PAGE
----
Now things like this are vanishing from our lives. There are now more and more beautiful new products available, and more and more disposable items. This has aroused in us a desire to buy, but it also means we have lost the pleasure that those beautiful homemade things used to bring us. Once, in an arts-and-crafts shop, I saw a curtain that was made to look like the old-style homemade curtains. The materials were not re-used objects, and the effect was not so good. Sometimes I think of all the old coloured paper that we throw away and think that it would be ideal material for this kind of thing. However, it seems that no one thinks about re-use any more.
This is modern society – a lifestyle revolving around consumption and with material satisfaction as the highest aim. The problem is that when new technology becomes a default in our lives, it can no longer bring us happiness or a sense of fulfillment. On the contrary, an absence of these defaults can make us unhappy. This kind of lifestyle leads to higher and higher default levels, and an ever-greater desire to consume.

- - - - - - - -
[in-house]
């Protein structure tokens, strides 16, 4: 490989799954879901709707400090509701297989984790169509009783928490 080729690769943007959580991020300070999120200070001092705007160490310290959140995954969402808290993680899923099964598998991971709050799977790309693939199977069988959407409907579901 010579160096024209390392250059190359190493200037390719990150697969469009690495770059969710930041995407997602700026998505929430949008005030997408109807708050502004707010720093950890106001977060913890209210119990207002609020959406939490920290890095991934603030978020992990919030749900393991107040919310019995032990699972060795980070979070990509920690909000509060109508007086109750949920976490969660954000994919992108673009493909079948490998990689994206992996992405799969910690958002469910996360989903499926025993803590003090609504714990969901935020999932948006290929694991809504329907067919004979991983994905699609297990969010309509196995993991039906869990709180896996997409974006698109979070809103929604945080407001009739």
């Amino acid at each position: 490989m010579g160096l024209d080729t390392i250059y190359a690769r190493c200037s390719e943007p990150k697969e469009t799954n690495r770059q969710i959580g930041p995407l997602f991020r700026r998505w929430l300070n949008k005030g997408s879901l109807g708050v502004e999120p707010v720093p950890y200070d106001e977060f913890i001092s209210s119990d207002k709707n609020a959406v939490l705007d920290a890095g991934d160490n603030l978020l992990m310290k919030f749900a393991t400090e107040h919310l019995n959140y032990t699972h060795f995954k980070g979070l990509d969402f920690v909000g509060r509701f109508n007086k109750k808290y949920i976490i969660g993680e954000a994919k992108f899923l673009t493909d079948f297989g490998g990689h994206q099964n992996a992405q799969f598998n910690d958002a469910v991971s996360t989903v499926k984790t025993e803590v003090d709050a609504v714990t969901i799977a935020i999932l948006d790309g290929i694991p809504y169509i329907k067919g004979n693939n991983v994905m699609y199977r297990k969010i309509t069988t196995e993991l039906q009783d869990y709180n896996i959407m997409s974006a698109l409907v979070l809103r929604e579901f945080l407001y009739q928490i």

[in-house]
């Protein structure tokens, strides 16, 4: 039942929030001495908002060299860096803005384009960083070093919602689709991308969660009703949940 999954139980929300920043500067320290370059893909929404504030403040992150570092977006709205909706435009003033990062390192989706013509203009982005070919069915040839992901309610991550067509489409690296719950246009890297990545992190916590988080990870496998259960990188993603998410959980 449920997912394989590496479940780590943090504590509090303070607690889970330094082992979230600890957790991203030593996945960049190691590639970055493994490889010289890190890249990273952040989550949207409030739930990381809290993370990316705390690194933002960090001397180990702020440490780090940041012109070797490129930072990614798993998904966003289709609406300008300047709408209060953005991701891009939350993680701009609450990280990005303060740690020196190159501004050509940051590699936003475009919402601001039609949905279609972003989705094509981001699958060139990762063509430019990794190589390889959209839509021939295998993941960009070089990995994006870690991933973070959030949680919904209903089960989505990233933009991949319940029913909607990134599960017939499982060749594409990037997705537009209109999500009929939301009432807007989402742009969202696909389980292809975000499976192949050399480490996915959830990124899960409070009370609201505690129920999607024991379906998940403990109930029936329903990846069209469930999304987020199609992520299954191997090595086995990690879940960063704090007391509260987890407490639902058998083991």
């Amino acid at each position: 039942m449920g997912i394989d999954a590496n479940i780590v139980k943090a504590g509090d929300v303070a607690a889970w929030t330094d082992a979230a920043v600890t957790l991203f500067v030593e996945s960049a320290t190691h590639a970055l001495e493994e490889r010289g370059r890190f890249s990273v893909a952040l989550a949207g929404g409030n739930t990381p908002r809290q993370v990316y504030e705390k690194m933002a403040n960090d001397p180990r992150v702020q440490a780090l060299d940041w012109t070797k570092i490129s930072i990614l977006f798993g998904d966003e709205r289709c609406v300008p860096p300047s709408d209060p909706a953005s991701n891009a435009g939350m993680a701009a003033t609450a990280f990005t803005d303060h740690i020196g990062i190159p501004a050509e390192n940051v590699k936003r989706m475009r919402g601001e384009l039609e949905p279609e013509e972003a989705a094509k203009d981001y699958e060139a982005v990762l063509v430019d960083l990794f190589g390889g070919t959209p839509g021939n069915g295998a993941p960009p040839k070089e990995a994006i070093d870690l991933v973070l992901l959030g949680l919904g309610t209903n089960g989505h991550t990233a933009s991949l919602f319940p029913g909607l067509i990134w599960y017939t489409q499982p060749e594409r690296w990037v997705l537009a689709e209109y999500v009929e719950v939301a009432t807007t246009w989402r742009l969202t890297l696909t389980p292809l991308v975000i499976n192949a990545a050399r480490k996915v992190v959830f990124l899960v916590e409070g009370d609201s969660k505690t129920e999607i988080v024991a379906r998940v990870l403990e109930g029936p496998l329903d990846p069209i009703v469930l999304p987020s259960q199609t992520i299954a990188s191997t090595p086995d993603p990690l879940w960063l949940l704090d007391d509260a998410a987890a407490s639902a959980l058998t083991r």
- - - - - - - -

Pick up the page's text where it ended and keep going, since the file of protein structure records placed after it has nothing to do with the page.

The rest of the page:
When the resources that support this consumption have all but disappeared, and the environment can no longer take the strain, it will be too late to cancel these default settings. It is much easier to go from simplicity to extravagance, than to go from extravagance to simplicity. It has always been this way.
Yu Aiqun is a CCTV journalist and editor.
Homepage photo by kevsunblush